**As this sort of thing is actually happening to me right now, I felt a blog post was in order. I hope I made it funny and not mean… but seriously. The Internet is a weird thing, and I think some strangers have gotten quite the wrong idea, what with me being a Mostly Nice Person and all that. As a CP? I am not nice. I am terribly frank and overly honest and tend to say things in a not-so-pleasant way. I am the Simon Cowell of CPs. You really don’t want me. And until we have soup? It ain’t happening.
Need a critique partner? Try the lovely Internet places listed below, or better yet, find real, live ones at a local SCBWI conference, meeting, or shindig. SCBWI? Is the KEY, people.
Online Critique Places:
meetup.com – hunt for “Literature and Writing” meetup groups in your area.
Googlegroups or yahoogroups. Or any one of a number of online listserv group meets.
Nikki Loftin lives with her Scottish photographer husband just outside Austin, Texas, surrounded by dogs, chickens, goats, and rambunctious boys. She is the author of the multiply starred-reviewed Nightingale’s Nest and The Sinister Sweetness of Splendid Academy, which Publisher’s Weekly called “mesmerizing” and Kirkus called “irresistible.” Her next novel, Wish Girl, will be published on February 24, 2015.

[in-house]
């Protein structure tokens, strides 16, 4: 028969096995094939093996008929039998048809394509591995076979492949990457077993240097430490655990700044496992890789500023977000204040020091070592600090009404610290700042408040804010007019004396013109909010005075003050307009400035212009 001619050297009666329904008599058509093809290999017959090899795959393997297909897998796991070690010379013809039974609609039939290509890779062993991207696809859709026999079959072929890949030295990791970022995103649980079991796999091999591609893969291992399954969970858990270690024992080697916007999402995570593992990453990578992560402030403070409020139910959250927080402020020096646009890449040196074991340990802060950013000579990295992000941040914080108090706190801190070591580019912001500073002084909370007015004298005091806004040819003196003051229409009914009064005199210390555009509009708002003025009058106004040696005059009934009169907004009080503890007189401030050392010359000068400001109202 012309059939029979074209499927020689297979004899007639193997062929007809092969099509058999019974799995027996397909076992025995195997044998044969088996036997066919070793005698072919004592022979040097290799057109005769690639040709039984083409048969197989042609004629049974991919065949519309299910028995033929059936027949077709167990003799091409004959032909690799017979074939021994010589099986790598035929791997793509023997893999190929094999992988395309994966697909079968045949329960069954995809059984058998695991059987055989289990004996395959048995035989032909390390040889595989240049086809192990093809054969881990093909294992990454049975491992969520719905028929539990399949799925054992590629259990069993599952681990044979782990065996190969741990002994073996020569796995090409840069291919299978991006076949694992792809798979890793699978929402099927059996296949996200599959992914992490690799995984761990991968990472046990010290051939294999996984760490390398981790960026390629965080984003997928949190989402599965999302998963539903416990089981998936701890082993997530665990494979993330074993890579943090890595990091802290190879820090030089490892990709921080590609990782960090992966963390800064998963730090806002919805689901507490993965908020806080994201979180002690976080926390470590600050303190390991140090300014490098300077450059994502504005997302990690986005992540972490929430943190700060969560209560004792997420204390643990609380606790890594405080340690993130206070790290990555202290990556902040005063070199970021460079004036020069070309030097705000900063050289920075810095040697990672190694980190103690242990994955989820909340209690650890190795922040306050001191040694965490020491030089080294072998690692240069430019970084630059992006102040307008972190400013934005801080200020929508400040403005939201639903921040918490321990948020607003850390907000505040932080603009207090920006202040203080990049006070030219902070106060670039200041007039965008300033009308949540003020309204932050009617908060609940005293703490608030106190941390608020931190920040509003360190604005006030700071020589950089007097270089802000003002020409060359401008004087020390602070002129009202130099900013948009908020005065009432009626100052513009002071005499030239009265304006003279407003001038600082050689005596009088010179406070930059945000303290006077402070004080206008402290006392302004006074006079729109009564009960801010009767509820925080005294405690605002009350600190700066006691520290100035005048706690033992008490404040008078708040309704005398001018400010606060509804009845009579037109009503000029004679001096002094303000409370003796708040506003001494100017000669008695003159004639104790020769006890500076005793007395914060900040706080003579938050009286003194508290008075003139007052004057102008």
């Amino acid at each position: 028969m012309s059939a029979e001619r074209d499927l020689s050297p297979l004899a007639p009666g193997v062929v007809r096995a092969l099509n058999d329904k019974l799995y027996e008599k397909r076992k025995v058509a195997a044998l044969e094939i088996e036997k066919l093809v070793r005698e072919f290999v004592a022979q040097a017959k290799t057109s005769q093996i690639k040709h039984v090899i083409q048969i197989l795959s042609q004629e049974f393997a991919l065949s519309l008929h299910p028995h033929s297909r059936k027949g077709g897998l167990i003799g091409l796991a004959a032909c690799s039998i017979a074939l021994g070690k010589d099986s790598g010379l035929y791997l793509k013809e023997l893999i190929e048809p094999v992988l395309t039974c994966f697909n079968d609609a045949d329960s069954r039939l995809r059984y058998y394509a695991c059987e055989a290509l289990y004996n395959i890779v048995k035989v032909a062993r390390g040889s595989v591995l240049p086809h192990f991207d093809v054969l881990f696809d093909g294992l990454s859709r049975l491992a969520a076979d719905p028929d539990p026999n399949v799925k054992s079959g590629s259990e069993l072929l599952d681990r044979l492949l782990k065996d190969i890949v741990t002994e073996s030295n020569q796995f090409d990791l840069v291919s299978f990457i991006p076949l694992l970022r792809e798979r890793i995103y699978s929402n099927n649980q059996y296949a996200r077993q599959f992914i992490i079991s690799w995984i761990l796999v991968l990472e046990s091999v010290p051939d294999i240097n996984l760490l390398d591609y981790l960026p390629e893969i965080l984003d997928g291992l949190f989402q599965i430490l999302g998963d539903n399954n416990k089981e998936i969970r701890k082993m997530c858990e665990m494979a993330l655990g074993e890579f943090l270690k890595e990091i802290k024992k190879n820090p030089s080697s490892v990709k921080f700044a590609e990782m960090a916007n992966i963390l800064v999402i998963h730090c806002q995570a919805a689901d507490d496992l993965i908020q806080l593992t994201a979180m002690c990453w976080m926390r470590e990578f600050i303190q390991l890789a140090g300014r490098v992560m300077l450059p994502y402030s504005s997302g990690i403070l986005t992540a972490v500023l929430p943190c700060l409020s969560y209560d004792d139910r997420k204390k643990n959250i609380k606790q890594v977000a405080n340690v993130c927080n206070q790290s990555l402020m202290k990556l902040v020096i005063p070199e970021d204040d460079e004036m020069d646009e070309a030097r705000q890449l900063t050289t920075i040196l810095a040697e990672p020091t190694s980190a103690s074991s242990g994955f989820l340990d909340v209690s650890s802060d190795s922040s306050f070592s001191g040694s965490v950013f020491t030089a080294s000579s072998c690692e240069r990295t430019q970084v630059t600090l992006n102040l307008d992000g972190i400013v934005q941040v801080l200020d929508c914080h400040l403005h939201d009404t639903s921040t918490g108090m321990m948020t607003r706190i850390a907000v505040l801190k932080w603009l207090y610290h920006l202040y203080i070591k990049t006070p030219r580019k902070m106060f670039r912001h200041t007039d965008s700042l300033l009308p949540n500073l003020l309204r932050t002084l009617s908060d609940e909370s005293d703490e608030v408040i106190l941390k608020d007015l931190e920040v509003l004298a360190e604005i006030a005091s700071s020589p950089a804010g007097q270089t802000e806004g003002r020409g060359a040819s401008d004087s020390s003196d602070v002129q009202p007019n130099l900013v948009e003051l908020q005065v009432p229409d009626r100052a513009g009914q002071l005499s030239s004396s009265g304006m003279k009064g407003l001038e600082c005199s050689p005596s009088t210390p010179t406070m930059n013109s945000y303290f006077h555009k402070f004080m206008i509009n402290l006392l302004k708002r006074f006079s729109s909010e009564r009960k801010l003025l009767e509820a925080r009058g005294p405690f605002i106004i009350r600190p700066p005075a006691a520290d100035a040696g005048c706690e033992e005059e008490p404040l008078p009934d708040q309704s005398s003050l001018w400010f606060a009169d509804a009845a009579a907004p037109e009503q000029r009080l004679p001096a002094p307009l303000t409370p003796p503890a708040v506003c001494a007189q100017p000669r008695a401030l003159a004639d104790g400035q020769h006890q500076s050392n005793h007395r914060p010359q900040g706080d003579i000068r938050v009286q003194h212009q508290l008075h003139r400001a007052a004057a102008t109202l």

Nikki Loftin is the author of two middle grade novels, both published by Razorbill/Penguin. THE SINISTER SWEETNESS OF SPLENDID ACADEMY (2012) which Publishers Weekly called “a mesmerizing read,” and Kirkus Reviews called “deliciously scary and satisfying,” was the winner of the 2013 Writer’s League of Texas Book Award and is currently listed for Oklahoma’s 2014 Sequoyah Book Award. Her second novel, NIGHTINGALE’S NEST (2014), received starred reviews from Kirkus and the Bulletin for the Center for Children’s Books, and was singled out by the Children’s Literacy Foundation as the middle grade “Next Great Book” of 2014. Nightingale’s Nest will also be published in Portuguese by Editora Bertrand in Brazil.
Nikki’s third book, WISH GIRL, will be published in February 2015. Foreign rights have already been sold in Brazil, Italy, and China.